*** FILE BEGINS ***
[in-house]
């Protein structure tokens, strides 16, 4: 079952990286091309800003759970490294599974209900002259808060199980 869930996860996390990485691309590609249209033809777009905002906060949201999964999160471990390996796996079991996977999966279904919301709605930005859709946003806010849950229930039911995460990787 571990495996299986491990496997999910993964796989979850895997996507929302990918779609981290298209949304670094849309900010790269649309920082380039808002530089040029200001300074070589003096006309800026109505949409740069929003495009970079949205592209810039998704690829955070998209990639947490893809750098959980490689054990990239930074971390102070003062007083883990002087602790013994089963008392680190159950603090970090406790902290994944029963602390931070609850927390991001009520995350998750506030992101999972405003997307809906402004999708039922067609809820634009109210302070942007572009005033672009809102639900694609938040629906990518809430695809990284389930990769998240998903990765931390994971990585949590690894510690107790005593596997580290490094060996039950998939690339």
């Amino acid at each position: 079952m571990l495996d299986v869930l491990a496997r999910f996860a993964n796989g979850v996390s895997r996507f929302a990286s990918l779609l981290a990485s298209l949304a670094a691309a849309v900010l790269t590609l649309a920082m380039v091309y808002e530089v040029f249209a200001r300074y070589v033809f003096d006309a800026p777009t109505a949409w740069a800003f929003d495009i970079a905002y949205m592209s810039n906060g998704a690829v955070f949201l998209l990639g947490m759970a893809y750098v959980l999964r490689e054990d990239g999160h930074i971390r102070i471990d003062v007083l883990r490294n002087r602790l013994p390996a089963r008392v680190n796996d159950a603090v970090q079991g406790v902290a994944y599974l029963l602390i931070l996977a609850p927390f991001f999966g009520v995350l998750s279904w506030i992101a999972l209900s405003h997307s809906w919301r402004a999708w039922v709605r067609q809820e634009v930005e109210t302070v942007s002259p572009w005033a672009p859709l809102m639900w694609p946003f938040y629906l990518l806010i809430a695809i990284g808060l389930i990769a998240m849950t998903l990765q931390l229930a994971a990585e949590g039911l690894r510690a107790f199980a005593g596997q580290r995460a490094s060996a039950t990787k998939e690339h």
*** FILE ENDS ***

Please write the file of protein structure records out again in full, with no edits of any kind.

[in-house]
């Protein structure tokens, strides 16, 4: 079952990286091309800003759970490294599974209900002259808060199980 869930996860996390990485691309590609249209033809777009905002906060949201999964999160471990390996796996079991996977999966279904919301709605930005859709946003806010849950229930039911995460990787 571990495996299986491990496997999910993964796989979850895997996507929302990918779609981290298209949304670094849309900010790269649309920082380039808002530089040029200001300074070589003096006309800026109505949409740069929003495009970079949205592209810039998704690829955070998209990639947490893809750098959980490689054990990239930074971390102070003062007083883990002087602790013994089963008392680190159950603090970090406790902290994944029963602390931070609850927390991001009520995350998750506030992101999972405003997307809906402004999708039922067609809820634009109210302070942007572009005033672009809102639900694609938040629906990518809430695809990284389930990769998240998903990765931390994971990585949590690894510690107790005593596997580290490094060996039950998939690339």
């Amino acid at each position: 079952m571990l495996d299986v869930l491990a496997r999910f996860a993964n796989g979850v996390s895997r996507f929302a990286s990918l779609l981290a990485s298209l949304a670094a691309a849309v900010l790269t590609l649309a920082m380039v091309y808002e530089v040029f249209a200001r300074y070589v033809f003096d006309a800026p777009t109505a949409w740069a800003f929003d495009i970079a905002y949205m592209s810039n906060g998704a690829v955070f949201l998209l990639g947490m759970a893809y750098v959980l999964r490689e054990d990239g999160h930074i971390r102070i471990d003062v007083l883990r490294n002087r602790l013994p390996a089963r008392v680190n796996d159950a603090v970090q079991g406790v902290a994944y599974l029963l602390i931070l996977a609850p927390f991001f999966g009520v995350l998750s279904w506030i992101a999972l209900s405003h997307s809906w919301r402004a999708w039922v709605r067609q809820e634009v930005e109210t302070v942007s002259p572009w005033a672009p859709l809102m639900w694609p946003f938040y629906l990518l806010i809430a695809i990284g808060l389930i990769a998240m849950t998903l990765q931390l229930a994971a990585e949590g039911l690894r510690a107790f199980a005593g596997q580290r995460a490094s060996a039950t990787k998939e690339h």